rise of a Tamil (upper) middle class in parts of Colombo. This phenomenon shows that
the state alone is not responsible for the social and cultural changes that happen in a
territory. The constitutional exercise of drawing new territorial boundaries needs to be
informed by a class analysis as well of the demographic changes that have happened
in the various parts of Sri Lanka over the years Devolution should also address the
concerns and needs of regional minorities, internally displaced groups and laboring
communities. The Muslims in the Northern Province and the plantation Tamil
communities in the Southern Province are two among the many groups that deserve
special attention in this respect. Besides the three major minorities, the new
constitution should bring to the center numerically smaller minorities like the Malays
and the Burghers whose historical claims over the island have often been overlooked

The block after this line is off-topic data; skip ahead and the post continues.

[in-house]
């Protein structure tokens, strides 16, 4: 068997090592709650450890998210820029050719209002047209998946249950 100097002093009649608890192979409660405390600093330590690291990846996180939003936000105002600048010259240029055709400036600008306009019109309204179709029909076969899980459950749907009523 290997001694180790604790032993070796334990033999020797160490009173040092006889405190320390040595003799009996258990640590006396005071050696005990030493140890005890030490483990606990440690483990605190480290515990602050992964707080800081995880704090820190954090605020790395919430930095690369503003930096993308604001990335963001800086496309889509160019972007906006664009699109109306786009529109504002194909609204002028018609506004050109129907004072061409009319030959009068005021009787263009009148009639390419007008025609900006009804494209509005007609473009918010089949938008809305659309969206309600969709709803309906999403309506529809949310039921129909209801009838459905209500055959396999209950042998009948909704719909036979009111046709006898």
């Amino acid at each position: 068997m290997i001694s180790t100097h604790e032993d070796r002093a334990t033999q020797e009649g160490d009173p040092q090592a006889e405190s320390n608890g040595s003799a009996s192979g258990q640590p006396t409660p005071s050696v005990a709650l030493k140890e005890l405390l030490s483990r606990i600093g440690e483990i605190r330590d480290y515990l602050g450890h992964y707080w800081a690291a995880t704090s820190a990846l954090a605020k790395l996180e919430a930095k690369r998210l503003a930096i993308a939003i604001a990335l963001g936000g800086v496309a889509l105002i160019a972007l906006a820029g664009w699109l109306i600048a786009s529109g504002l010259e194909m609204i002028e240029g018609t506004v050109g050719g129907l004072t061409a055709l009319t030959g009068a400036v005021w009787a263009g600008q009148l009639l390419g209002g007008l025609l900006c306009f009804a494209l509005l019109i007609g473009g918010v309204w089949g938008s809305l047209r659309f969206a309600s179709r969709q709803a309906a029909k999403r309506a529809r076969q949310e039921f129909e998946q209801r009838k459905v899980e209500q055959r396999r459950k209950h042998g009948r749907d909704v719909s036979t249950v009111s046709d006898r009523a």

in our deliberations on political reforms.
Our recent conversations on constitutional reforms tend to focus predominantly on
abolishing the executive presidency or sharing state power among the different ethnic
groups or nations or electoral reforms. We have not given much thought to important
questions like how federalism would benefit a member of the landless oppressed caste
internally displaced community in Jaffna or a fisherwoman in Puttalam or a tea-plucker
in the central hills or what the socialist in Democratic Socialist Republic of Sri
Lanka, the name of the country as stated in the constitution, means to the workers,
peasants, the unemployed and the poorof the country considering the rapid
liberalization and neo-liberalization of Sri Lankas economy that has happened with the
blessings of the different governments that came to power since the introduction of the
second republican constitution in 1978. Class, caste and gender remain absent in our
reflections on the constitution. Lets hope that these identities and identifications will,
alongside ethnicity, animate the debate on devolution by framing the questions of

belonging, land and social existence in multiple ways. Perhaps the constitution needs
to present a legally binding state policy (not like the ineffective and superficially